Endoscopic treatment of emphysema

Anupam Kumar, James K. Stoller, Michael S. Machuzak

Research output: Contribution to journalArticlepeer-review

Abstract

Chronic obstructive pulmonary disease (COPD) continues to pose a major health care burden with an estimated 15.4 million office visits (in 2009) and an annual expenditure of $49.9 billion. Currently, the third most common cause of death in the United States and worldwide, COPD also compromises patients' functional status and quality of life. Emphysema is one of the many COPD phenotypes and is characterized by abnormal, irreversible destruction and enlargement of the airways distal to the terminal bronchioles. The destruction of pliable connective tissue results in the loss of elastic recoil and reduction in the gas exchange surface area of the lung. The increased compliance due to ineffective recoil leads to airway collapse in early expiration, air trapping, and dynamic hyperinflation. Because standard medical therapies for emphysema confer only modest benefit, interest has emerged in novel treatments such as lung-volume reduction surgery and endoscopic approaches to lung-volume reduction. Selected patients with advanced emphysema may be candidates for surgical modalities such as lung-volume reduction or lung transplantation. Surgical techniques, although considered as the gold standard by many, are fraught with potential issues including the cost, morbidity, mortality, and limited resources as well as biases against invasive procedures. These limitations of available treatments invite alternative, novel therapies such as minimally invasive bronchoscopic techniques for lung-volume reduction in patients with advanced emphysema. This paper reviews physiology of lung-volume reduction, followed by a discussion of the experience with available endoscopic approaches to lung-volume reduction and patient selection criteria.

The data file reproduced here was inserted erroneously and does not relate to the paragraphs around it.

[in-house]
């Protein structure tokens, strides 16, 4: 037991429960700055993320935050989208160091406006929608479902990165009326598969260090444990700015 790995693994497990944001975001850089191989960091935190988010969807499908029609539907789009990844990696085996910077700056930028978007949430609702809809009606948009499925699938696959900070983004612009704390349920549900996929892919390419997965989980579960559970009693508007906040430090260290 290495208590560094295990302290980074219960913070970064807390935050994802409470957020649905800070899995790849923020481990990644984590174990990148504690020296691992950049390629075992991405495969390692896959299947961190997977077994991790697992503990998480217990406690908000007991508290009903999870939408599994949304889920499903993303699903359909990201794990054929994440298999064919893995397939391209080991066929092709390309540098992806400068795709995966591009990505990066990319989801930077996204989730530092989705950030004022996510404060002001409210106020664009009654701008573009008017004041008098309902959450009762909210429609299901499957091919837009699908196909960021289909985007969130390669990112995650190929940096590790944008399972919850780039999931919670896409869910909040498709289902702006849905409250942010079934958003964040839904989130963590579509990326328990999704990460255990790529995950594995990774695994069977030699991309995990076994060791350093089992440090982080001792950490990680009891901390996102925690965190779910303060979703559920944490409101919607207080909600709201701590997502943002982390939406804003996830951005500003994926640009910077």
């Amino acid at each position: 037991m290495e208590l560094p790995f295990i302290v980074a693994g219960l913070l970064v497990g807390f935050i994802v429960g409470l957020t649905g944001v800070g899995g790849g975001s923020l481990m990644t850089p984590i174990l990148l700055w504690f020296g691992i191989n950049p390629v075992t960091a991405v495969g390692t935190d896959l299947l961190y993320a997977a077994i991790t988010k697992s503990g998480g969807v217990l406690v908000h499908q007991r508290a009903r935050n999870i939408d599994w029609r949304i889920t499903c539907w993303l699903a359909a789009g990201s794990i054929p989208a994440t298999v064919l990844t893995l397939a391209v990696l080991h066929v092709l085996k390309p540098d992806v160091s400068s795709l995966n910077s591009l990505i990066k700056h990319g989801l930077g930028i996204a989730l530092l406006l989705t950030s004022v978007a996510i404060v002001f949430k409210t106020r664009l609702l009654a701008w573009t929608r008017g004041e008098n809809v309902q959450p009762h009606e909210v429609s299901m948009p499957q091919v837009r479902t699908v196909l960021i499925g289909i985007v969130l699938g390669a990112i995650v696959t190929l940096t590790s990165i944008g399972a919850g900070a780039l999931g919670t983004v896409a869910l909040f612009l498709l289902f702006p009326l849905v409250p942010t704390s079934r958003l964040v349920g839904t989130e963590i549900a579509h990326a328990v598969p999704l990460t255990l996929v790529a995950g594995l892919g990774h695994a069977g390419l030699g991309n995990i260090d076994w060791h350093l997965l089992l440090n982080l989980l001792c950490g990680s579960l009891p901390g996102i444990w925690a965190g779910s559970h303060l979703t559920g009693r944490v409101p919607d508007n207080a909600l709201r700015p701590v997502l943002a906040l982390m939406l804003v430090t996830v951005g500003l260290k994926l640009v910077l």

Original languageEnglish (US)
Pages (from-to)169-178
Number of pages10
JournalClinical Pulmonary Medicine
Volume23
Issue number4
DOIs
StatePublished - 2016
Externally publishedYes

Bibliographical note

Publisher Copyright:
Copyright © 2016 Wolters Kluwer Health, Inc. All rights reserved.

Keywords

  • Bronchoscopic lung-volume reduction
  • Bronchoscopy
  • COPD
  • Emphysema
  • Lung-volume reduction surgery

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